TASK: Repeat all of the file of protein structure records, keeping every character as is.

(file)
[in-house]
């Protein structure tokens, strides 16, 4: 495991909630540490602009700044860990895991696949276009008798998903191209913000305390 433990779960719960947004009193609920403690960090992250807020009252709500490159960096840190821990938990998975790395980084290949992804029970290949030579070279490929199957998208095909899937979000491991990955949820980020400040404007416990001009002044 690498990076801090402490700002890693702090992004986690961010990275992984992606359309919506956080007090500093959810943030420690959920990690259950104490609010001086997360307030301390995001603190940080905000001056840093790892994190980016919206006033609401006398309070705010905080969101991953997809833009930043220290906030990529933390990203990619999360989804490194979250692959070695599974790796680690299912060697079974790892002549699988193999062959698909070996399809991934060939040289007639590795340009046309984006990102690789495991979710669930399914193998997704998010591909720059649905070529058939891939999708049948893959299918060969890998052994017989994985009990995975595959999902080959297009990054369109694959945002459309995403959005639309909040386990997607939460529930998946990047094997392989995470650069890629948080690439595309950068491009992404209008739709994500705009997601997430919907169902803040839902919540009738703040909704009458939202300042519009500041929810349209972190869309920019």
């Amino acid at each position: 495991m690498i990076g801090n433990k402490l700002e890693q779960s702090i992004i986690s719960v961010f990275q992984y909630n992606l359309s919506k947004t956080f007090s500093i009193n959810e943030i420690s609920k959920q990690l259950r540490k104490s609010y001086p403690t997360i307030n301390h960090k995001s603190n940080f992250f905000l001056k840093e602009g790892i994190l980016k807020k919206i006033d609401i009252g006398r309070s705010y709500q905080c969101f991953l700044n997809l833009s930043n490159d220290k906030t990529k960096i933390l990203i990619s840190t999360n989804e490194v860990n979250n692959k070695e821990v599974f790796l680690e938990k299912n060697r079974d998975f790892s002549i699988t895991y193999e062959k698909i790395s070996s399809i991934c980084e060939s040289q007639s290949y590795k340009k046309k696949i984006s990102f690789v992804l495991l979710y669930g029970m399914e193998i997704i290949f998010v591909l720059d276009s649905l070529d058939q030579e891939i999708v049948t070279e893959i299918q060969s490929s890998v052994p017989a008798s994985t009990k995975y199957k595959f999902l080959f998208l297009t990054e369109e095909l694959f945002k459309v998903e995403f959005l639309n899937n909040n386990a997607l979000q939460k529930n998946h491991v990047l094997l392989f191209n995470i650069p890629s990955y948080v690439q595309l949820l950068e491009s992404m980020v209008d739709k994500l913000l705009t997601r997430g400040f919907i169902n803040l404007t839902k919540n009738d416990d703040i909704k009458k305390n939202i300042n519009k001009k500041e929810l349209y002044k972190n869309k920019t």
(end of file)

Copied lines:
[in-house]
């Protein structure tokens, strides 16, 4: 495991909630540490602009700044860990895991696949276009008798998903191209913000305390 433990779960719960947004009193609920403690960090992250807020009252709500490159960096840190821990938990998975790395980084290949992804029970290949030579070279490929199957998208095909899937979000491991990955949820980020400040404007416990001009002044 690498990076801090402490700002890693702090992004986690961010990275992984992606359309919506956080007090500093959810943030420690959920990690259950104490609010001086997360307030301390995001603190940080905000001056840093790892994190980016919206006033609401006398309070705010905080969101991953997809833009930043220290906030990529933390990203990619999360989804490194979250692959070695599974790796680690299912060697079974790892002549699988193999062959698909070996399809991934060939040289007639590795340009046309984006990102690789495991979710669930399914193998997704998010591909720059649905070529058939891939999708049948893959299918060969890998052994017989994985009990995975595959999902080959297009990054369109694959945002459309995403959005639309909040386990997607939460529930998946990047094997392989995470650069890629948080690439595309950068491009992404209008739709994500705009997601997430919907169902803040839902919540009738703040909704009458939202300042519009500041929810349209972190869309920019």
């Amino acid at each position: 495991m690498i990076g801090n433990k402490l700002e890693q779960s702090i992004i986690s719960v961010f990275q992984y909630n992606l359309s919506k947004t956080f007090s500093i009193n959810e943030i420690s609920k959920q990690l259950r540490k104490s609010y001086p403690t997360i307030n301390h960090k995001s603190n940080f992250f905000l001056k840093e602009g790892i994190l980016k807020k919206i006033d609401i009252g006398r309070s705010y709500q905080c969101f991953l700044n997809l833009s930043n490159d220290k906030t990529k960096i933390l990203i990619s840190t999360n989804e490194v860990n979250n692959k070695e821990v599974f790796l680690e938990k299912n060697r079974d998975f790892s002549i699988t895991y193999e062959k698909i790395s070996s399809i991934c980084e060939s040289q007639s290949y590795k340009k046309k696949i984006s990102f690789v992804l495991l979710y669930g029970m399914e193998i997704i290949f998010v591909l720059d276009s649905l070529d058939q030579e891939i999708v049948t070279e893959i299918q060969s490929s890998v052994p017989a008798s994985t009990k995975y199957k595959f999902l080959f998208l297009t990054e369109e095909l694959f945002k459309v998903e995403f959005l639309n899937n909040n386990a997607l979000q939460k529930n998946h491991v990047l094997l392989f191209n995470i650069p890629s990955y948080v690439q595309l949820l950068e491009s992404m980020v209008d739709k994500l913000l705009t997601r997430g400040f919907i169902n803040l404007t839902k919540n009738d416990d703040i909704k009458k305390n939202i300042n519009k001009k500041e929810l349209y002044k972190n869309k920019t």